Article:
As the flop comes down, it becomes that much easier to start discounting combos. Players will usually only continue when they have connected with the board somehow, significantly diminishing the number of hand combos still in play.
Let us imagine a player from the middle position opening for a standard $15 raise in a $2/5 live cash game and getting called by you in the big blind.
With $32 in the pot, the flop comes down Ks8d5d. You check, and the player fires out a continuation bet of $12, to which you respond with a $45 raise.
When the player fires out the $12 continuation bet, you can still assume they have the same range they opened the hand with.
After all, there is little reason not to c-bet on this fairly dry board, and they can expect you to fold a ton of hands. Their range contains more Kx type hands, making the bluff much more likely to work.
However, your raise is where things start to get interesting. Assuming we are talking about a reasonable thinking player, they should now fold a whole ton of poker hand combinations.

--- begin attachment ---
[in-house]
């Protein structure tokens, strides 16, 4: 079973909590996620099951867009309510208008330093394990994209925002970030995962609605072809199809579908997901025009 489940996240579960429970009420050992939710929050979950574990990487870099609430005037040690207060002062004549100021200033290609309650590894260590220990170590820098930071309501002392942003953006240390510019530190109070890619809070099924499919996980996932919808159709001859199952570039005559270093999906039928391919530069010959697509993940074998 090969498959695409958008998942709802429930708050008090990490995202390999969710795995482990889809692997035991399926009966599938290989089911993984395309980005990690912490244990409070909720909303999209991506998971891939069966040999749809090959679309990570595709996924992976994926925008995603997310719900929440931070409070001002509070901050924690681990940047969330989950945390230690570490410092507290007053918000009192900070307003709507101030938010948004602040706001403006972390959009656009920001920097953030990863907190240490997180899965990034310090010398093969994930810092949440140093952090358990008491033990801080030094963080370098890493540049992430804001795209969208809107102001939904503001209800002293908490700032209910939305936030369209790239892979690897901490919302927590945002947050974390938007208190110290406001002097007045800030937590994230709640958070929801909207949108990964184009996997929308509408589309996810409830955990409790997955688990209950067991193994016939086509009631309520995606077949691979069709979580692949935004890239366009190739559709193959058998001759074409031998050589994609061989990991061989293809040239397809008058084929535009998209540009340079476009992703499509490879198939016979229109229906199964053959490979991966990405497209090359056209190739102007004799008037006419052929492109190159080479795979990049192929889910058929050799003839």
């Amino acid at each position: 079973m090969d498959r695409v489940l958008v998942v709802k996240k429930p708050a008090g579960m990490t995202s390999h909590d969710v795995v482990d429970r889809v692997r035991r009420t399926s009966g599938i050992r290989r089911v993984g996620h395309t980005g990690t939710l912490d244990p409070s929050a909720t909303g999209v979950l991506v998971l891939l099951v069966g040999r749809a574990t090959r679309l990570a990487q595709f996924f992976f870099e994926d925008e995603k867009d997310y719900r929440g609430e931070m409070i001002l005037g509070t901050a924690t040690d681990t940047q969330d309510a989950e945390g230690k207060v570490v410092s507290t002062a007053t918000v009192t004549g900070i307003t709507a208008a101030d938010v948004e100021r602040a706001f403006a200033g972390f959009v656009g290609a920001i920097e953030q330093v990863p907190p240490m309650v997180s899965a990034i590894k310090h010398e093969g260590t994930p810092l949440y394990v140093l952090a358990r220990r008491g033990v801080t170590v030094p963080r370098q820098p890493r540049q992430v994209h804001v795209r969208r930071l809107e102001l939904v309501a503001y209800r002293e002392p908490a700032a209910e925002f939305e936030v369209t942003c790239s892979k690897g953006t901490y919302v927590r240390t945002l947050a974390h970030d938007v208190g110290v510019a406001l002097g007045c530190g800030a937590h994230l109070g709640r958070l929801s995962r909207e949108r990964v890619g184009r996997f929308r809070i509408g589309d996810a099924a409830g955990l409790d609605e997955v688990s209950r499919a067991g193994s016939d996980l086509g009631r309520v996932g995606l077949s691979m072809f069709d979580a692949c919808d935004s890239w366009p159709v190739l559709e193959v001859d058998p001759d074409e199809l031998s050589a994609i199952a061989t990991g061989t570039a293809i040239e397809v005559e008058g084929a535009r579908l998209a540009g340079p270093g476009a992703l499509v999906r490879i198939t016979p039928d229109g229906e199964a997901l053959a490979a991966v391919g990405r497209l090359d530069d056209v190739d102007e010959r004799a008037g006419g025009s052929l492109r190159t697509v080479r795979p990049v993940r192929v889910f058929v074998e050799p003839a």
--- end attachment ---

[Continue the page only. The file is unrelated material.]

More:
For example, Ax type hands in suits that are neither diamonds nor spades should fold every time, while many spade combos should also be folding out. Other hands, such as offsuit broadways and small pocket pairs, should also be folding, significantly reducing the number of hand combinations left in your opponent's range.
Assuming your opponent does call, you can reduce their range to hands like Kx, 8x, 76, and a variety of diamond combos.
At this point, you can quite literally start counting their hand combinations and thinking about how many of those hands are made hands and how many are draws.